As mentioned above, depending on the intensity and symptoms postpartum depression can be of various types. Here is a brief overview of the same:





Postpartum Blues


Starts right after the childbirth and is characterized by:

➔     Confusion

➔     Anxiety

➔     Frequent crying episodes

➔     Irritability


Ideally, it is self-limiting and requires more social support than any form of intervention.

It is also known as ‘baby blues’ or ‘maternal blues.’

Postpartum Depression


The onset can range from few days to weeks, with symptoms like:

➔     Difficulty bonding with baby

➔     Fear of handling motherhood

➔     Severe mood swings

➔     Hopelessness

➔     Excessive crying

➔     Thoughts of harming self or baby


Generally, these symptoms go away with time if proper social support is there. However, if they persist, taking help from an expert is advised.

Postpartum Psychosis


It is marked with acute onset with following symptoms taking place within the first three months:

➔    Obsessive thoughts about baby

➔    Hallucination & delusions

➔    Disorientation

➔    Excessive energy and agitation

The symptoms might result in unfavorable outcomes therefore, immediate treatment should be seen for.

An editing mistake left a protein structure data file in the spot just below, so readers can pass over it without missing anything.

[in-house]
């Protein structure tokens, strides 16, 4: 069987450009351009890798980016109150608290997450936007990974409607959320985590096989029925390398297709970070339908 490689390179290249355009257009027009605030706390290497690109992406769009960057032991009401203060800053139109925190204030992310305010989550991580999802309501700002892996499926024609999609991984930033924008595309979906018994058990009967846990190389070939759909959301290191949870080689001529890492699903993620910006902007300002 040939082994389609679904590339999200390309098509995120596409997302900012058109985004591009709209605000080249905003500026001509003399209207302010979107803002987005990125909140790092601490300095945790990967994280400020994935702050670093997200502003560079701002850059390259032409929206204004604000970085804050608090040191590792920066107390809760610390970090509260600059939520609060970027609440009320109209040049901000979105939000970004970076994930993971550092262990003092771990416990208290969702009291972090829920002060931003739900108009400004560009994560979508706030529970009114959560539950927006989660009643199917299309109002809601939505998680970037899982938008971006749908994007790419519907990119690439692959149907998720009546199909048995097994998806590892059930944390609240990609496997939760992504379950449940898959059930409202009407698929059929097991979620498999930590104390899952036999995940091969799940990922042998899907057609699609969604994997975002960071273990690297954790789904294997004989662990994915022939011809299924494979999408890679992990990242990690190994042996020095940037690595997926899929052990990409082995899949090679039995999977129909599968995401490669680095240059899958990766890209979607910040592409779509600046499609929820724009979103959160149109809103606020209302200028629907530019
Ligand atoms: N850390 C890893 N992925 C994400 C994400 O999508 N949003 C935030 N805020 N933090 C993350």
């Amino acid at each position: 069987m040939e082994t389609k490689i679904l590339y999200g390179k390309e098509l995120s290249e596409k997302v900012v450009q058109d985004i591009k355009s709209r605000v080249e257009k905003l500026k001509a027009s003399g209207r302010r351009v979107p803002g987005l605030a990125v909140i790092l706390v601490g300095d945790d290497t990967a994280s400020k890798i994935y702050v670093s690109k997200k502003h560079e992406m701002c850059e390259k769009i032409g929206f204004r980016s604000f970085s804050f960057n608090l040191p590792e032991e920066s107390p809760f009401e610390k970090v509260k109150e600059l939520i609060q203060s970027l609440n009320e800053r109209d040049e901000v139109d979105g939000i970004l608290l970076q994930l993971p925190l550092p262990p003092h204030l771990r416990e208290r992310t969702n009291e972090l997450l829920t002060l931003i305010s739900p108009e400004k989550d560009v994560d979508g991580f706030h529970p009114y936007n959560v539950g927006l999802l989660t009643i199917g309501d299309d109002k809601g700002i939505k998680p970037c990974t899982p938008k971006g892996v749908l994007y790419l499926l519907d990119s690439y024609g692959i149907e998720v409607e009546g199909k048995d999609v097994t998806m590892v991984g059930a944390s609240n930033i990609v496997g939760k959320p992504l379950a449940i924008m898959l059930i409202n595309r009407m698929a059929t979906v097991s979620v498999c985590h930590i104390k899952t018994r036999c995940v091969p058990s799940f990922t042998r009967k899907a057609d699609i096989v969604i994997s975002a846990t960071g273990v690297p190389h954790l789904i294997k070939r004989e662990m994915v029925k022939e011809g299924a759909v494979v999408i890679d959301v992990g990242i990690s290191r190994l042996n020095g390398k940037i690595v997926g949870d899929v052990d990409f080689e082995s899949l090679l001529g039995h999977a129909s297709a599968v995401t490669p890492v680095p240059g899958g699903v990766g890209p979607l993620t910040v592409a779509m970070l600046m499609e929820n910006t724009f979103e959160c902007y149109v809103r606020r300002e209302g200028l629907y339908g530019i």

Postpartum Posttraumatic Stress Disorder


Following symptoms occur during the end of the next pregnancy:

➔    Nightmares

➔    Tensions

➔    Autonomic Hyperarousal

➔    Flashbacks

Counseling before and after giving birth is recommended.

Causes of Postpartum Depression:

There is no single cause that might lead to postpartum depression. Rather, it is an outcome of interplay between physical, psychological and physiological factors.

Causes of Postpartum Depression

Physical Causes: The process of pregnancy and giving birth to a new one leads to various physical changes like-

  • Change in body weight
  • Hair loss
  • Stretch marks
  • Medical conditions of self and child

Physiological Causes: A woman’s body experiences a sudden increase in the level of progesterone and estrogen which drops immediately after giving birth to the baby. Thus, various physiological changes take place like-

  • Low level of thyroid hormones
  • Change in sleeping and eating habits

Psychological Causes: A new member of the family brings a new set of responsibilities thus many emotions float in like:

  • Thoughts about being good parents
  • Guilt

With all these causes combined, postpartum depression is likely to result.

Risk Factors Associated with Postpartum Depression

Apart from the causes mentioned above, there are various risk factors that are likely to expose parents to this mental health condition. These include:

  • Family history of depression